New research is untangling the complex relationship between symptoms of depression and losses in memory and thinking that often emerge together with Alzheimer’s disease.
In fact, the new data suggests that “depression symptoms themselves may be among the early changes in the preclinical stages of dementia syndromes,” explained study lead author Dr. Jennifer Gatchel. She works in the division of geriatric psychiatry at Massachusetts General Hospital in Boston.
In the study, researchers examined brain scans and other data gathered over seven years from 276 older adults enrolled in the Harvard Aging Brain Study. All of the participants were still living independently in the community at the beginning of the study and were considered healthy.
However, the analysis revealed a significant link between worsening depression symptoms and mental decline over two to seven years, and both of these trends seemed to be linked to a buildup of amyloid protein in brain tissue.
The slow accumulation of amyloid has long been known as a hallmark of Alzheimer’s disease.
“Our research found that even modest levels of brain amyloid deposition can impact the relationship between depression symptoms and cognitive [thinking] abilities,” Gatchel said in a hospital news release.
The new insight that depression symptoms might be part of the Alzheimer’s process could further research into the prevention or treatment of the illness, she added.
It “raises the possibility that depression symptoms could be targets in clinical trials aimed at delaying the progression of Alzheimer’s disease,” Gatchel said, so “further research is needed in this area.”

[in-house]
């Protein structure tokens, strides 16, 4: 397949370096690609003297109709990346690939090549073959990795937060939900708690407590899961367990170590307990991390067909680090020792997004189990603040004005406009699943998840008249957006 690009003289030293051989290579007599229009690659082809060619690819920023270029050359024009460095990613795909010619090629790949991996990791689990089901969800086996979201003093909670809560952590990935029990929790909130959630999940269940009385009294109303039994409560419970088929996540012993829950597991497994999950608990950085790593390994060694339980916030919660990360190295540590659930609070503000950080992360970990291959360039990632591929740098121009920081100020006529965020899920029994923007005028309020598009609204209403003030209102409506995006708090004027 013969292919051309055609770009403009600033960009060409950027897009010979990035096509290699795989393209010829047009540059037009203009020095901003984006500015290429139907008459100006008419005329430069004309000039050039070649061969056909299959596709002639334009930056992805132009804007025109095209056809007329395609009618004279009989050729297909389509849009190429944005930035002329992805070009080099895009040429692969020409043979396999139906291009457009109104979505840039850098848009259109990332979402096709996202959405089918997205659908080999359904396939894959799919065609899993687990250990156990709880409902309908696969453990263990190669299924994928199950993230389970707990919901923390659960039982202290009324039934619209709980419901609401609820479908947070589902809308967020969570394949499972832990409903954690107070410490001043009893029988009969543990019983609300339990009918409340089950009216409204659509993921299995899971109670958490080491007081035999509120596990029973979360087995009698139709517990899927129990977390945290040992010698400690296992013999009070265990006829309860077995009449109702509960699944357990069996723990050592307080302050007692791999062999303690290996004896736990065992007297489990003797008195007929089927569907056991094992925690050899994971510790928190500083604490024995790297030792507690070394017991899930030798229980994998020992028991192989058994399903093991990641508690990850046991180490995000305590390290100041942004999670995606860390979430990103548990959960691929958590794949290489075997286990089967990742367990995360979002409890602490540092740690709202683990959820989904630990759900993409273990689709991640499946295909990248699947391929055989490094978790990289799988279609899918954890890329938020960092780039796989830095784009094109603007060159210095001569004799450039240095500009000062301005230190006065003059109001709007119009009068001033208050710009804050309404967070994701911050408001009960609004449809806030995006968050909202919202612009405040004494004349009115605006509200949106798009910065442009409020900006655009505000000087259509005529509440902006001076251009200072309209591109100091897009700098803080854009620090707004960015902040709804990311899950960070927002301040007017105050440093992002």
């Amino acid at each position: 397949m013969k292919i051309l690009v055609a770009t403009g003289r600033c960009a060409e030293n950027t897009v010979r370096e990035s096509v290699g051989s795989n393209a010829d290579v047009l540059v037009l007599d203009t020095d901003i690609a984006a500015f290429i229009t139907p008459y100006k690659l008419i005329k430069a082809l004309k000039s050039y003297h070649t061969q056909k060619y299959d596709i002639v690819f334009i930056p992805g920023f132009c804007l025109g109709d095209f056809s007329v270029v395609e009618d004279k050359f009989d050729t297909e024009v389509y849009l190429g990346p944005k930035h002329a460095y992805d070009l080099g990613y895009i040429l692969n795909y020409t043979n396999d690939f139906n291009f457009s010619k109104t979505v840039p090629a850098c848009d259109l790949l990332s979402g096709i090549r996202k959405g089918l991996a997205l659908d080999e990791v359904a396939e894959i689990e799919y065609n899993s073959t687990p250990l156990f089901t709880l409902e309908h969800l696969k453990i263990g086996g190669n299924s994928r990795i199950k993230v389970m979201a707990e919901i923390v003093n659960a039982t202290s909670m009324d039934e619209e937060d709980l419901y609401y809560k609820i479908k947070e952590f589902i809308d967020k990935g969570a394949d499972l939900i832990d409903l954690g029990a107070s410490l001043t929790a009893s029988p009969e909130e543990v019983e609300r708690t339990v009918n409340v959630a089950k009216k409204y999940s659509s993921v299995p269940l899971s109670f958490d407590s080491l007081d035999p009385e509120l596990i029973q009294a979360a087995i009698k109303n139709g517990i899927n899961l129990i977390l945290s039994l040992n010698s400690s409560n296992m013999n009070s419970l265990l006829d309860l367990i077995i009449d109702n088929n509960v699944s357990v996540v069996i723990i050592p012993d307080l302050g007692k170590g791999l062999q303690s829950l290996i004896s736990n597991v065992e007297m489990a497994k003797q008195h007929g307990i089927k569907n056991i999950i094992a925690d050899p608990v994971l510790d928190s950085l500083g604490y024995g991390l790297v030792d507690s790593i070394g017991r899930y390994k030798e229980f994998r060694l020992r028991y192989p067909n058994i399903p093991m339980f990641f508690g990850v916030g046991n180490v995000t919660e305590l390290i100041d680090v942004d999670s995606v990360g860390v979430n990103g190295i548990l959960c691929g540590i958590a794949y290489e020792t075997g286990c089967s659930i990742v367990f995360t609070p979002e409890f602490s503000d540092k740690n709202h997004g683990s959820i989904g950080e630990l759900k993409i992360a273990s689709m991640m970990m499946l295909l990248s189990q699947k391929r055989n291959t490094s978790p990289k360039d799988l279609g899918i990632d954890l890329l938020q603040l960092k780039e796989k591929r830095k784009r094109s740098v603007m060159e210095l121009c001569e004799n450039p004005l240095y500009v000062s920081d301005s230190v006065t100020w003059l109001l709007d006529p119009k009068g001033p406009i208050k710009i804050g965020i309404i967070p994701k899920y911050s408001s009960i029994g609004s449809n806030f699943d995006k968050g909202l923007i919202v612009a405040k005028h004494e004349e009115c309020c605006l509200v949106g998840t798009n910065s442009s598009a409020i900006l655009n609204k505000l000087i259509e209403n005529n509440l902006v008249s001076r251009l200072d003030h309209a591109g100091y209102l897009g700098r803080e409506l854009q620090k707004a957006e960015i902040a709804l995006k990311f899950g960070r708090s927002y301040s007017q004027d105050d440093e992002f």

The researchers stressed that not all older adults with depression and amyloid buildup will have memory and thinking declines, however. That suggests that other factors — for example, brain metabolism, or the volume of the brain’s memory center, the hippocampus — could link depression and mental decline.
Other mechanisms — including brain degeneration caused by the protein tau (another protein long associated with Alzheimer’s), high blood pressure and inflammation — might play a role and need to be investigated.
Overall, the findings suggest that depression could have multiple causes and might also “work synergistically with amyloid and related processes to affect cognition over time in older adults,” Gatchel said.
Two experts in brain health agreed that the study could further dementia research and treatment.
“This is very helpful research in that it identifies behavioral manifestations that may precede a diagnosis of dementia,” said Brittany LeMonda, a clinical neuropsychologist at Lenox Hill Hospital in New York City. “It may alert providers to look into mood changes and depression as early symptoms of an underlying dementia and may allow patients to be diagnosed earlier,” she added.
“Whereas in the past, depression and dementia were viewed as separate conditions that could co-occur in the same individual, we have learned now that mood and cognitive symptoms may actually be symptoms of the same underlying condition with shared pathology,” LeMonda explained.
Dr. Gayatri Devi is a neurologist and psychiatrist who specializes in memory disorders at Northwell Health in New York City. She said that “depression has long been known to be a risk factor for Alzheimer’s disease and other dementias, but one question that clinicians contend with is whether depression is a symptom of cognitive loss or whether it is the cognitive impairment that leads to depression.”
The new research gets closer to solving that puzzle, Devi said, “and underscores that not only is it important to treat late-life depression, physicians should also be alert to, and evaluate for, cognitive loss in such persons and address that separately, as well.”
The new research was published online Aug. 9 in JAMA Network Open.
The Alzheimer’s Association offers resources on brain health.
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